Belief or technique? Which is the most important factor controlling performance in intermediate and elite athletes?
The majority of athletes find that their performance in practice is better and more consistent than their performance when under stress in competition. In this article I want to share with you some of the thinking behind how athletes should structure their practice in order to get the most out of it. I have included the references to allow those of you who wish to read around this subject the opportunity to do so.
There are many potential methods of addressing this fundamental problem in sport including optimising the use of practice time. There are several methods of practice, one of which follows a “traditional” practice regimen involving standard drills with emphasis on technical ability. Another follows a practice regimen emphasising performance under pressure and making practice comparable to competitive conditions with the message to these athletes that their technical ability is already good enough. The results from these two regimens have been studied to look at the most effective practice regimens for experienced, technically profficent archers preparing for events and also has possibilities for use in “slump busting” amongst experienced archers
Slump busting, is methods by which athletes can deal with the natural dips in performance that are experienced during a season.
Within many sports the current perceived wisdom when dealing with technically proficient athletes is that drill work and technical style is the area to be most focussed upon. These individuals have a technical proficiency, which is far superior to their ability to perform under stress in competition. Present studies show that a greater overt emphasis upon performance as opposed to sterile practising of technique will narrow the gap between performances in practice and competition and provide the most efficient use of practice time. Two questions must be asked about the strategy behind a training regime:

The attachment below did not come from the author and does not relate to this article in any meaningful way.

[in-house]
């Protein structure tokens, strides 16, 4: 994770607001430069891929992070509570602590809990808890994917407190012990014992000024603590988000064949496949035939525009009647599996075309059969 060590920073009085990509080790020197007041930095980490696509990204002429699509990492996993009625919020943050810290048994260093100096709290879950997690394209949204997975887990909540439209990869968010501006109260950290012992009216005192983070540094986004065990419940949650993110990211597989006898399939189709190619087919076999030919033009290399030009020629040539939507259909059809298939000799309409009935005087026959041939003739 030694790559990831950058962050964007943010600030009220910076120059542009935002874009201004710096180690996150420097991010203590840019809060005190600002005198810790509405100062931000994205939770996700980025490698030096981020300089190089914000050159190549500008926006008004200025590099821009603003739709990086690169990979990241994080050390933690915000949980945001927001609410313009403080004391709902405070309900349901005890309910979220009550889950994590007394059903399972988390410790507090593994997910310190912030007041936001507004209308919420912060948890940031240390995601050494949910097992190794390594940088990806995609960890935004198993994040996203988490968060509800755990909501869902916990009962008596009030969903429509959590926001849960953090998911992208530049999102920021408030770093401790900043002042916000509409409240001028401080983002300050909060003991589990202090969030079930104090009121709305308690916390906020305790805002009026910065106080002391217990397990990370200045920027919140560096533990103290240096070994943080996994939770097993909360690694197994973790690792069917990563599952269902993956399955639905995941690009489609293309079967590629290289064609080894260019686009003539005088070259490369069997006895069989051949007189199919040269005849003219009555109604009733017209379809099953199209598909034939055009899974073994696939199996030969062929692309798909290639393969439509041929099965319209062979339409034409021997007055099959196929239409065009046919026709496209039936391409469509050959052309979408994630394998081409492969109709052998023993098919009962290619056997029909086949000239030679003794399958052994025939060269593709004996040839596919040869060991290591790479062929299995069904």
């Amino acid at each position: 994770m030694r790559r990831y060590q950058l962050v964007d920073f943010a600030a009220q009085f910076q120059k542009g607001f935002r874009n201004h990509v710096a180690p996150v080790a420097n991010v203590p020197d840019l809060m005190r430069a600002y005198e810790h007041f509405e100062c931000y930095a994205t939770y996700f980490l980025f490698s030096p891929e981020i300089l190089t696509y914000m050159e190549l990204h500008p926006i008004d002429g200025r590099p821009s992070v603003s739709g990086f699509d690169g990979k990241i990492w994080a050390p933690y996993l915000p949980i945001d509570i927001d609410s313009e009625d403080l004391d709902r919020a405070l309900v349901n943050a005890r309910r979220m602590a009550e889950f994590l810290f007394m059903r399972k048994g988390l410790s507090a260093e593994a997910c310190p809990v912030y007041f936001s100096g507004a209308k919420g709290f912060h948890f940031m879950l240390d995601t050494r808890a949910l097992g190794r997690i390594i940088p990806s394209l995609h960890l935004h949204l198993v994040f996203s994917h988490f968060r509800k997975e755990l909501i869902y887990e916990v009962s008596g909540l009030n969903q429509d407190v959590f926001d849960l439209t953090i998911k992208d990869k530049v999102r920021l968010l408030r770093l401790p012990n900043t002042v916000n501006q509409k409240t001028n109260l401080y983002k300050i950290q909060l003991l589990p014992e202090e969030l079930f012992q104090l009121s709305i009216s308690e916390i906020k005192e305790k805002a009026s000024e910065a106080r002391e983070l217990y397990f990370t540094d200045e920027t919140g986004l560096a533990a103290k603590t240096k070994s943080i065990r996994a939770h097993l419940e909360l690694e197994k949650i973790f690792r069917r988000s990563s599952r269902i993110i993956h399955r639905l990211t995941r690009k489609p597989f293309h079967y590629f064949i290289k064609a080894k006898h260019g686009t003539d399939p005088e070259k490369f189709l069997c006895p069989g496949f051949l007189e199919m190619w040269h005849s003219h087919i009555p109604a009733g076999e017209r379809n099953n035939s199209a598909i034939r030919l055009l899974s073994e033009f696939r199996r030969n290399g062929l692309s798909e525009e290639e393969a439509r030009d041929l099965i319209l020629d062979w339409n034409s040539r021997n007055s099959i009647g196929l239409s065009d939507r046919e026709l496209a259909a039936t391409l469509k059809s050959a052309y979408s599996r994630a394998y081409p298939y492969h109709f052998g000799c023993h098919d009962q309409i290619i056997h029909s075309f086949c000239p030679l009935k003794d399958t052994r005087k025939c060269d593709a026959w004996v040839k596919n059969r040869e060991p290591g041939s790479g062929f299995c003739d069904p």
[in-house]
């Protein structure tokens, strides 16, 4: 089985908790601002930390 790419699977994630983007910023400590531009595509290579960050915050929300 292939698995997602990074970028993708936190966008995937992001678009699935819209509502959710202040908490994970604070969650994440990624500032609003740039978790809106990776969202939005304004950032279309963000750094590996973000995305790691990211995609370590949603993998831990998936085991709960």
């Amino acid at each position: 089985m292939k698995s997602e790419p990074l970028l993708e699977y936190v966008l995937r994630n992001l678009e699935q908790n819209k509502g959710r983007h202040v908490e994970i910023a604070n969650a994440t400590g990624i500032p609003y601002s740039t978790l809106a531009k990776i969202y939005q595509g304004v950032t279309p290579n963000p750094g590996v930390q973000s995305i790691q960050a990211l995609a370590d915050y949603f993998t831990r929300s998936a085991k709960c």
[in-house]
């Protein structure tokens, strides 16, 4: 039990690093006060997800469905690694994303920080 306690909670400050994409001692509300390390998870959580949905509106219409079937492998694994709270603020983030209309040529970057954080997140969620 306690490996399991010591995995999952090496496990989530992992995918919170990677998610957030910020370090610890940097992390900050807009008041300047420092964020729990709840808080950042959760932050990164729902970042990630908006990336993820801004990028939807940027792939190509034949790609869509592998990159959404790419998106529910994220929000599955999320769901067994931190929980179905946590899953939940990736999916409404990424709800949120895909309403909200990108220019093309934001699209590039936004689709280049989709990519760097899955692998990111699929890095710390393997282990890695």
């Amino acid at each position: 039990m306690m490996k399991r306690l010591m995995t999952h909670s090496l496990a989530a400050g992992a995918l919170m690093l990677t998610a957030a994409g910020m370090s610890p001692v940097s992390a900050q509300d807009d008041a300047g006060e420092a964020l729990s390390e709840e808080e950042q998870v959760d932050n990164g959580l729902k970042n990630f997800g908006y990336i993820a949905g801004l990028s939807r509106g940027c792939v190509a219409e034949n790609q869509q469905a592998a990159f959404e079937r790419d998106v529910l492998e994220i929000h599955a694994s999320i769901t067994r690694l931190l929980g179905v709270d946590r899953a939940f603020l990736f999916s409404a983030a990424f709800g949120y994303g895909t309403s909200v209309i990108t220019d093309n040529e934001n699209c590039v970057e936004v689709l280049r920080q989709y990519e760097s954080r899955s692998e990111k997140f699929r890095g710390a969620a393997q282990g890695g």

Although a balance must be formed in a functional training regimen which is more valuable to an experienced/elite athlete; concentrating their practice time on technique or belief
Does a structured practice regimen, which mirrors all aspects of the competition theatre, give better results in high stress situations than one that concentrates upon the technicalities of style?
Aims of performance based training techniques:
To show that the competitors who are prepared in a performance orientated way will out perform the athletes who concentrate purely on style and technical ability.
To trial varied training techniques to be used with higher level athletes and in developing strategies of “slump busting”.
To attempt to quantify the emphasis that should be placed on performance as opposed to technique within any competitive athletic scenario, without over emphasis on specific accepted coping skills such as the use of imagery.